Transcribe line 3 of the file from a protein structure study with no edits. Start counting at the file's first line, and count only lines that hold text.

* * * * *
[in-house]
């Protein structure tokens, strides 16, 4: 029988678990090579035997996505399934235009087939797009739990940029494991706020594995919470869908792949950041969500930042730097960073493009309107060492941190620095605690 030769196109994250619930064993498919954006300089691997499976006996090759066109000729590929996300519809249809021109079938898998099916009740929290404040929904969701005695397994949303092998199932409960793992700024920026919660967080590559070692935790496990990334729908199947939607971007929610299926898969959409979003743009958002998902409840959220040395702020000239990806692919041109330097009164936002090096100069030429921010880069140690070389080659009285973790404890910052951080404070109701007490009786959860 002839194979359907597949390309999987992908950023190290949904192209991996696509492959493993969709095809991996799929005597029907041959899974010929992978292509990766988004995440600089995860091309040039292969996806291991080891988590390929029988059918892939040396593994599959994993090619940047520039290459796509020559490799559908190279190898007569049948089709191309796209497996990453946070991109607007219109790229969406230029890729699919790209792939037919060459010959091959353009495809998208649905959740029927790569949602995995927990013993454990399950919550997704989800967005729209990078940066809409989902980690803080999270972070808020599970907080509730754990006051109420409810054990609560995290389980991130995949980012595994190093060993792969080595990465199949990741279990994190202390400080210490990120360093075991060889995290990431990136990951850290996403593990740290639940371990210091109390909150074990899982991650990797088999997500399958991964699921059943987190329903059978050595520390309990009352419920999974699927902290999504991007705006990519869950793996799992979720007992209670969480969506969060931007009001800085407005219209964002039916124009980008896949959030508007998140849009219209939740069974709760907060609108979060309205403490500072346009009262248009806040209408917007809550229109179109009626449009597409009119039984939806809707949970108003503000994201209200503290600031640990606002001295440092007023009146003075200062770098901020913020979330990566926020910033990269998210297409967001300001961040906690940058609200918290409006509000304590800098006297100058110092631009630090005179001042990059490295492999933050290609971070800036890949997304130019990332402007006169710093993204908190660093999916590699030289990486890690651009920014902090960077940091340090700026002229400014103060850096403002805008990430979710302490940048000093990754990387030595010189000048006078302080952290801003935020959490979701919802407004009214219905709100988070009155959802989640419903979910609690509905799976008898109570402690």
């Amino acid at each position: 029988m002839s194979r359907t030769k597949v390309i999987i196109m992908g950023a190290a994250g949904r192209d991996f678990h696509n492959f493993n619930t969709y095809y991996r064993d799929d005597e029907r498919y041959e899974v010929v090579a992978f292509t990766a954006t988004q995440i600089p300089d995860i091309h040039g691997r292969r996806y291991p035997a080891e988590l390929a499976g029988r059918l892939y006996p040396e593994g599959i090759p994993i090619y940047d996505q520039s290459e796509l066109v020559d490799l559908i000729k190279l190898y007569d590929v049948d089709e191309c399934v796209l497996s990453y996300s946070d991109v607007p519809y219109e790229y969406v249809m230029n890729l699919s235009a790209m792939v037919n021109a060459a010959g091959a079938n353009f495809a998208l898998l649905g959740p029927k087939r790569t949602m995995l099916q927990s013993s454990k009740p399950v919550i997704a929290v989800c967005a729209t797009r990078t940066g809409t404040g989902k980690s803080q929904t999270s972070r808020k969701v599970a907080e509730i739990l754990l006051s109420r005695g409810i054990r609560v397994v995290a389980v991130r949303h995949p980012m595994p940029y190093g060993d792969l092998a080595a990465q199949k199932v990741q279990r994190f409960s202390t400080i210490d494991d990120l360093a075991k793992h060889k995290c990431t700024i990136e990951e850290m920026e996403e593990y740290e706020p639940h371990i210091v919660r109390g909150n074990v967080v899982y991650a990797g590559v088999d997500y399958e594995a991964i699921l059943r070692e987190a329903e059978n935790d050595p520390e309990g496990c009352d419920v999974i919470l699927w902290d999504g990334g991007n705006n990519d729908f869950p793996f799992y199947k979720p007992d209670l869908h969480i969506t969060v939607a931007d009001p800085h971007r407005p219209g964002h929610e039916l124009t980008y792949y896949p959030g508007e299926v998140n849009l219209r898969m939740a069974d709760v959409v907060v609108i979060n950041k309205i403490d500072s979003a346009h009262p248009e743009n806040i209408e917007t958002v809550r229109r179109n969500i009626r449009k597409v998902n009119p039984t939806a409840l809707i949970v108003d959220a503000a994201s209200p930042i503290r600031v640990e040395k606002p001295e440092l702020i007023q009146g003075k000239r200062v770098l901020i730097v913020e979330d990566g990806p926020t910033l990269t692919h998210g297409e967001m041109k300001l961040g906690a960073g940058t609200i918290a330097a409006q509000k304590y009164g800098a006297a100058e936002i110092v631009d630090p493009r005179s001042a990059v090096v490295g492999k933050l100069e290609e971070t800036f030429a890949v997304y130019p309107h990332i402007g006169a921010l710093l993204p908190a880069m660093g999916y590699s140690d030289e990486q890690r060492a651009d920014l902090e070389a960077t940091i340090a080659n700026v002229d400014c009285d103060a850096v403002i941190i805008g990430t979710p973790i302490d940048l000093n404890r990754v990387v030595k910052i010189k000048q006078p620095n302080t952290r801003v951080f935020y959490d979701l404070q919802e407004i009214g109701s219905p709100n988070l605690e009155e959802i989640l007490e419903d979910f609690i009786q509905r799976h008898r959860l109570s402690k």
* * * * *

């Amino acid at each position: 029988m002839s194979r359907t030769k597949v390309i999987i196109m992908g950023a190290a994250g949904r192209d991996f678990h696509n492959f493993n619930t969709y095809y991996r064993d799929d005597e029907r498919y041959e899974v010929v090579a992978f292509t990766a954006t988004q995440i600089p300089d995860i091309h040039g691997r292969r996806y291991p035997a080891e988590l390929a499976g029988r059918l892939y006996p040396e593994g599959i090759p994993i090619y940047d996505q520039s290459e796509l066109v020559d490799l559908i000729k190279l190898y007569d590929v049948d089709e191309c399934v796209l497996s990453y996300s946070d991109v607007p519809y219109e790229y969406v249809m230029n890729l699919s235009a790209m792939v037919n021109a060459a010959g091959a079938n353009f495809a998208l898998l649905g959740p029927k087939r790569t949602m995995l099916q927990s013993s454990k009740p399950v919550i997704a929290v989800c967005a729209t797009r990078t940066g809409t404040g989902k980690s803080q929904t999270s972070r808020k969701v599970a907080e509730i739990l754990l006051s109420r005695g409810i054990r609560v397994v995290a389980v991130r949303h995949p980012m595994p940029y190093g060993d792969l092998a080595a990465q199949k199932v990741q279990r994190f409960s202390t400080i210490d494991d990120l360093a075991k793992h060889k995290c990431t700024i990136e990951e850290m920026e996403e593990y740290e706020p639940h371990i210091v919660r109390g909150n074990v967080v899982y991650a990797g590559v088999d997500y399958e594995a991964i699921l059943r070692e987190a329903e059978n935790d050595p520390e309990g496990c009352d419920v999974i919470l699927w902290d999504g990334g991007n705006n990519d729908f869950p793996f799992y199947k979720p007992d209670l869908h969480i969506t969060v939607a931007d009001p800085h971007r407005p219209g964002h929610e039916l124009t980008y792949y896949p959030g508007e299926v998140n849009l219209r898969m939740a069974d709760v959409v907060v609108i979060n950041k309205i403490d500072s979003a346009h009262p248009e743009n806040i209408e917007t958002v809550r229109r179109n969500i009626r449009k597409v998902n009119p039984t939806a409840l809707i949970v108003d959220a503000a994201s209200p930042i503290r600031v640990e040395k606002p001295e440092l702020i007023q009146g003075k000239r200062v770098l901020i730097v913020e979330d990566g990806p926020t910033l990269t692919h998210g297409e967001m041109k300001l961040g906690a960073g940058t609200i918290a330097a409006q509000k304590y009164g800098a006297a100058e936002i110092v631009d630090p493009r005179s001042a990059v090096v490295g492999k933050l100069e290609e971070t800036f030429a890949v997304y130019p309107h990332i402007g006169a921010l710093l993204p908190a880069m660093g999916y590699s140690d030289e990486q890690r060492a651009d920014l902090e070389a960077t940091i340090a080659n700026v002229d400014c009285d103060a850096v403002i941190i805008g990430t979710p973790i302490d940048l000093n404890r990754v990387v030595k910052i010189k000048q006078p620095n302080t952290r801003v951080f935020y959490d979701l404070q919802e407004i009214g109701s219905p709100n988070l605690e009155e959802i989640l007490e419903d979910f609690i009786q509905r799976h008898r959860l109570s402690k």